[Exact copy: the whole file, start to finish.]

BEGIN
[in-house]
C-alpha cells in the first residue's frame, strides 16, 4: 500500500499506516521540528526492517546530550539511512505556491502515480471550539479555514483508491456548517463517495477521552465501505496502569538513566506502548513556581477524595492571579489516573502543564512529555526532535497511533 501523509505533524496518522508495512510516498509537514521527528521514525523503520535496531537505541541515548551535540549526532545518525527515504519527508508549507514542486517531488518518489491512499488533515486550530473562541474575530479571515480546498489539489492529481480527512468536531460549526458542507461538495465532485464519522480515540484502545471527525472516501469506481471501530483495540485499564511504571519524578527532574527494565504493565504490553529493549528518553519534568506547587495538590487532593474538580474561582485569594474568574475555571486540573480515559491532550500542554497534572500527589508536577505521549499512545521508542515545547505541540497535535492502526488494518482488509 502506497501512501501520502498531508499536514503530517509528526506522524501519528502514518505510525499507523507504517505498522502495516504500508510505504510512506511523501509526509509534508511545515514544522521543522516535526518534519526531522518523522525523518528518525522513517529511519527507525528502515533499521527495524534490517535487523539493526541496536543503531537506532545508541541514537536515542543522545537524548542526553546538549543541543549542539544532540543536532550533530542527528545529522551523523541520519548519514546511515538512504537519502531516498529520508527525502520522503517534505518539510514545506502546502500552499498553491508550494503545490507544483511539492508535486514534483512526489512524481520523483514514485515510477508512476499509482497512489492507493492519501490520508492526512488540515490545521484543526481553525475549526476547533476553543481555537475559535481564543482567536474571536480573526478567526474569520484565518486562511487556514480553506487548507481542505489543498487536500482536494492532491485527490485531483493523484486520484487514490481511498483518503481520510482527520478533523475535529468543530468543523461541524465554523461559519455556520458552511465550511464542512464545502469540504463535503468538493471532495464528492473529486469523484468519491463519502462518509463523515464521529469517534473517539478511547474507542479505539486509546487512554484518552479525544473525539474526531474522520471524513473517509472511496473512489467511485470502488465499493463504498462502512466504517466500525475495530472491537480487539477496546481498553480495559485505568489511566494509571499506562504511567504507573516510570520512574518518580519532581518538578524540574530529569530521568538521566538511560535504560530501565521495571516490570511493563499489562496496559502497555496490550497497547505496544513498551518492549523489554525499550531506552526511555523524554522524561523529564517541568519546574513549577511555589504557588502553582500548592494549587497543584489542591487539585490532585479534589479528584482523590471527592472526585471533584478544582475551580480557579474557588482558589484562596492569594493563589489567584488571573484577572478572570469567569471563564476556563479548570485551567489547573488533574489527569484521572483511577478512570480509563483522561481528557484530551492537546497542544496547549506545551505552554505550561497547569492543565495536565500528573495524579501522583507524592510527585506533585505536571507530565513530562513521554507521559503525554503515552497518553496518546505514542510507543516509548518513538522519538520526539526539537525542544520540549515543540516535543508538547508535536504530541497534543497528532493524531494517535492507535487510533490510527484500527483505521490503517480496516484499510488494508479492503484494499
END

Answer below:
[in-house]
C-alpha cells in the first residue's frame, strides 16, 4: 500500500499506516521540528526492517546530550539511512505556491502515480471550539479555514483508491456548517463517495477521552465501505496502569538513566506502548513556581477524595492571579489516573502543564512529555526532535497511533 501523509505533524496518522508495512510516498509537514521527528521514525523503520535496531537505541541515548551535540549526532545518525527515504519527508508549507514542486517531488518518489491512499488533515486550530473562541474575530479571515480546498489539489492529481480527512468536531460549526458542507461538495465532485464519522480515540484502545471527525472516501469506481471501530483495540485499564511504571519524578527532574527494565504493565504490553529493549528518553519534568506547587495538590487532593474538580474561582485569594474568574475555571486540573480515559491532550500542554497534572500527589508536577505521549499512545521508542515545547505541540497535535492502526488494518482488509 502506497501512501501520502498531508499536514503530517509528526506522524501519528502514518505510525499507523507504517505498522502495516504500508510505504510512506511523501509526509509534508511545515514544522521543522516535526518534519526531522518523522525523518528518525522513517529511519527507525528502515533499521527495524534490517535487523539493526541496536543503531537506532545508541541514537536515542543522545537524548542526553546538549543541543549542539544532540543536532550533530542527528545529522551523523541520519548519514546511515538512504537519502531516498529520508527525502520522503517534505518539510514545506502546502500552499498553491508550494503545490507544483511539492508535486514534483512526489512524481520523483514514485515510477508512476499509482497512489492507493492519501490520508492526512488540515490545521484543526481553525475549526476547533476553543481555537475559535481564543482567536474571536480573526478567526474569520484565518486562511487556514480553506487548507481542505489543498487536500482536494492532491485527490485531483493523484486520484487514490481511498483518503481520510482527520478533523475535529468543530468543523461541524465554523461559519455556520458552511465550511464542512464545502469540504463535503468538493471532495464528492473529486469523484468519491463519502462518509463523515464521529469517534473517539478511547474507542479505539486509546487512554484518552479525544473525539474526531474522520471524513473517509472511496473512489467511485470502488465499493463504498462502512466504517466500525475495530472491537480487539477496546481498553480495559485505568489511566494509571499506562504511567504507573516510570520512574518518580519532581518538578524540574530529569530521568538521566538511560535504560530501565521495571516490570511493563499489562496496559502497555496490550497497547505496544513498551518492549523489554525499550531506552526511555523524554522524561523529564517541568519546574513549577511555589504557588502553582500548592494549587497543584489542591487539585490532585479534589479528584482523590471527592472526585471533584478544582475551580480557579474557588482558589484562596492569594493563589489567584488571573484577572478572570469567569471563564476556563479548570485551567489547573488533574489527569484521572483511577478512570480509563483522561481528557484530551492537546497542544496547549506545551505552554505550561497547569492543565495536565500528573495524579501522583507524592510527585506533585505536571507530565513530562513521554507521559503525554503515552497518553496518546505514542510507543516509548518513538522519538520526539526539537525542544520540549515543540516535543508538547508535536504530541497534543497528532493524531494517535492507535487510533490510527484500527483505521490503517480496516484499510488494508479492503484494499